The prime minister showed up for the meeting of global leaders last night and high on the agenda for discussions over the coming days will be the response to the global coronavirus pandemic and climate change.
A picture posted on Mr Johnson’s official Twitter account showed him leaving a plane making the thumbs-up gesture as he departed the aircraft.
Shadow environment secretary Luke Pollard criticised Mr Johnson’s method of transport and highlighted the sustainable method of travel he could have used instead.
He tweeted: “This is plane stupid. There’s no trainline to Washington or Tokyo but there is one between Cornwall and London. Take the train, Prime Minister.”
And the Green Party tweeted that there was “a big gaping hole between Boris’s climate talk and climate action.”
Social media users were also less than impressed that the prime minister didn’t take a train to the south-west coast.
Comedy writer Mollie Goodfellow said: “If I wanted a greener world I would simply….not take a plane to Cornwall.”
Professional singer and actor Nicole Raquel Dennis said: “Imagine getting on a plane for this journey. I actually can’t. @BorisJohnson can’t WAITTT to hear what comes out of the plans for a greener future meeting.”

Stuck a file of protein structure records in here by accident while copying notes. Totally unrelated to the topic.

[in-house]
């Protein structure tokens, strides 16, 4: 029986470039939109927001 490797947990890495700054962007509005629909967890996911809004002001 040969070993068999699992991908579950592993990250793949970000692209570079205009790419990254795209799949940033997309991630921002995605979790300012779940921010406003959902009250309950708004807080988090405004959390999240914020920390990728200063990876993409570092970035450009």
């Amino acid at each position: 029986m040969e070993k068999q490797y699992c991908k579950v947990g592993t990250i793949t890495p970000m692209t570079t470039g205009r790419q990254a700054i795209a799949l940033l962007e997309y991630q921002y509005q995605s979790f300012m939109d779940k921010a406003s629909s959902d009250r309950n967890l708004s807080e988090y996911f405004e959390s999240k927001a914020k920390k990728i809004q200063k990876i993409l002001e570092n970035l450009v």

Piers Morgan said: “Nothing says ‘greener’ more than you flying to Cornwall from London to discuss how to reduce the globe’s carbon footprint....”
After landing, Mr Johnson told reporters: “If you attack my arrival by plane, I respectfully point out that the UK is actually in the lead in developing sustainable aviation fuel and one of the points in the 10-point plan for our green industrial revolution is to get to jet-zero as well as net-zero.”
It comes as Mr Johnson and Joe Biden are to to agreed a new commitment for the UK and US to co-operate on challenges including climate change and security when they meet today.
The US President will meet the prime minister on his first overseas visit since entering the White House, with the two leaders set to agree a new Atlantic Charter to underpin shared commitments on pressing international issues.
As part of that process, the new Atlantic Charter will commit the UK and US to apply their combined strength to the enormous challenges facing the planet today, including global defence and security, “building back better” from coronavirus, and stopping climate change.
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